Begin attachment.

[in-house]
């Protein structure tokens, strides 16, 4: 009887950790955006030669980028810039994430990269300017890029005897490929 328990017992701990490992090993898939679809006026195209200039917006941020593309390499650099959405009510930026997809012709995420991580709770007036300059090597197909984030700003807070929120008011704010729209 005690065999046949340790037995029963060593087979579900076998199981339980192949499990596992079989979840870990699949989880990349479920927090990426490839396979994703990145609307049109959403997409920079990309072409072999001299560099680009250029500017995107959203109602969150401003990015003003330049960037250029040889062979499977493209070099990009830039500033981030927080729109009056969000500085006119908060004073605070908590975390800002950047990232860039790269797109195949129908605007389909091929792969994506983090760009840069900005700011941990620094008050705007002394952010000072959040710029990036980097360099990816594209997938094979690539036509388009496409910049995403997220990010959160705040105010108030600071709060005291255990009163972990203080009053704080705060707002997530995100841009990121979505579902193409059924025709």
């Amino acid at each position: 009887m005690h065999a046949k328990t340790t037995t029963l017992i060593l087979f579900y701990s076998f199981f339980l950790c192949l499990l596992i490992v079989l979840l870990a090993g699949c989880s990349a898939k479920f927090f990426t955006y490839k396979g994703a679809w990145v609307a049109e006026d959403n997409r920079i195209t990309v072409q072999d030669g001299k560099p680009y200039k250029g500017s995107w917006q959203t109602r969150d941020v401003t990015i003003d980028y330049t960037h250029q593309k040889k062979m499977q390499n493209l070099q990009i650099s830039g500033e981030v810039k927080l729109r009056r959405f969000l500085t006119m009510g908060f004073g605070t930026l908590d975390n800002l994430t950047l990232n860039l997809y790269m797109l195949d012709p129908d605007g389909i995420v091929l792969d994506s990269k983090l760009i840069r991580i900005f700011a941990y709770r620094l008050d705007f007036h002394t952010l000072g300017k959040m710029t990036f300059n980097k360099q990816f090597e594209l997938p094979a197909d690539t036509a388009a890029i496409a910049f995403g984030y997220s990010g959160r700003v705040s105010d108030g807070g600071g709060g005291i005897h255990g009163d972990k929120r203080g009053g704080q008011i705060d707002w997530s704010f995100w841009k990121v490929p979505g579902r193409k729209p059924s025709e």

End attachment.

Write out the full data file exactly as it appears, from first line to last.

[in-house]
């Protein structure tokens, strides 16, 4: 009887950790955006030669980028810039994430990269300017890029005897490929 328990017992701990490992090993898939679809006026195209200039917006941020593309390499650099959405009510930026997809012709995420991580709770007036300059090597197909984030700003807070929120008011704010729209 005690065999046949340790037995029963060593087979579900076998199981339980192949499990596992079989979840870990699949989880990349479920927090990426490839396979994703990145609307049109959403997409920079990309072409072999001299560099680009250029500017995107959203109602969150401003990015003003330049960037250029040889062979499977493209070099990009830039500033981030927080729109009056969000500085006119908060004073605070908590975390800002950047990232860039790269797109195949129908605007389909091929792969994506983090760009840069900005700011941990620094008050705007002394952010000072959040710029990036980097360099990816594209997938094979690539036509388009496409910049995403997220990010959160705040105010108030600071709060005291255990009163972990203080009053704080705060707002997530995100841009990121979505579902193409059924025709």
């Amino acid at each position: 009887m005690h065999a046949k328990t340790t037995t029963l017992i060593l087979f579900y701990s076998f199981f339980l950790c192949l499990l596992i490992v079989l979840l870990a090993g699949c989880s990349a898939k479920f927090f990426t955006y490839k396979g994703a679809w990145v609307a049109e006026d959403n997409r920079i195209t990309v072409q072999d030669g001299k560099p680009y200039k250029g500017s995107w917006q959203t109602r969150d941020v401003t990015i003003d980028y330049t960037h250029q593309k040889k062979m499977q390499n493209l070099q990009i650099s830039g500033e981030v810039k927080l729109r009056r959405f969000l500085t006119m009510g908060f004073g605070t930026l908590d975390n800002l994430t950047l990232n860039l997809y790269m797109l195949d012709p129908d605007g389909i995420v091929l792969d994506s990269k983090l760009i840069r991580i900005f700011a941990y709770r620094l008050d705007f007036h002394t952010l000072g300017k959040m710029t990036f300059n980097k360099q990816f090597e594209l997938p094979a197909d690539t036509a388009a890029i496409a910049f995403g984030y997220s990010g959160r700003v705040s105010d108030g807070g600071g709060g005291i005897h255990g009163d972990k929120r203080g009053g704080q008011i705060d707002w997530s704010f995100w841009k990121v490929p979505g579902r193409k729209p059924s025709e």